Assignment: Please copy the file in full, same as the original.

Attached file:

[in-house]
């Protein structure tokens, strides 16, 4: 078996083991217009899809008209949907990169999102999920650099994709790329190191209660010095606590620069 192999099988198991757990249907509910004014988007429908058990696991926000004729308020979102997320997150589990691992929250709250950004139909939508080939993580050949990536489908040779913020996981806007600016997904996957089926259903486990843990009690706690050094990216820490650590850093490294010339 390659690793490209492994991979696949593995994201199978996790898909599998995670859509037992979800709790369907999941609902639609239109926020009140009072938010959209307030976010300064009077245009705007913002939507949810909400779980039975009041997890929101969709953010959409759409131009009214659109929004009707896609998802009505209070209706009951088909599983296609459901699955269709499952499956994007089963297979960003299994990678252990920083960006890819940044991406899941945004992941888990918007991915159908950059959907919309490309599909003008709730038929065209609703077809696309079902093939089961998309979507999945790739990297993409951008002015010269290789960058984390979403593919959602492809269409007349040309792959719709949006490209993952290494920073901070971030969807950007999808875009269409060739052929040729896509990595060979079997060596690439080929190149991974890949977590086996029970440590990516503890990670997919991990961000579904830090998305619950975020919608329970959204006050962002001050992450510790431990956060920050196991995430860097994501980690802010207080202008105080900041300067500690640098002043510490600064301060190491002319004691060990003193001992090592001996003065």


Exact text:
[in-house]
């Protein structure tokens, strides 16, 4: 078996083991217009899809008209949907990169999102999920650099994709790329190191209660010095606590620069 192999099988198991757990249907509910004014988007429908058990696991926000004729308020979102997320997150589990691992929250709250950004139909939508080939993580050949990536489908040779913020996981806007600016997904996957089926259903486990843990009690706690050094990216820490650590850093490294010339 390659690793490209492994991979696949593995994201199978996790898909599998995670859509037992979800709790369907999941609902639609239109926020009140009072938010959209307030976010300064009077245009705007913002939507949810909400779980039975009041997890929101969709953010959409759409131009009214659109929004009707896609998802009505209070209706009951088909599983296609459901699955269709499952499956994007089963297979960003299994990678252990920083960006890819940044991406899941945004992941888990918007991915159908950059959907919309490309599909003008709730038929065209609703077809696309079902093939089961998309979507999945790739990297993409951008002015010269290789960058984390979403593919959602492809269409007349040309792959719709949006490209993952290494920073901070971030969807950007999808875009269409060739052929040729896509990595060979079997060596690439080929190149991974890949977590086996029970440590990516503890990670997919991990961000579904830090998305619950975020919608329970959204006050962002001050992450510790431990956060920050196991995430860097994501980690802010207080202008105080900041300067500690640098002043510490600064301060190491002319004691060990003193001992090592001996003065």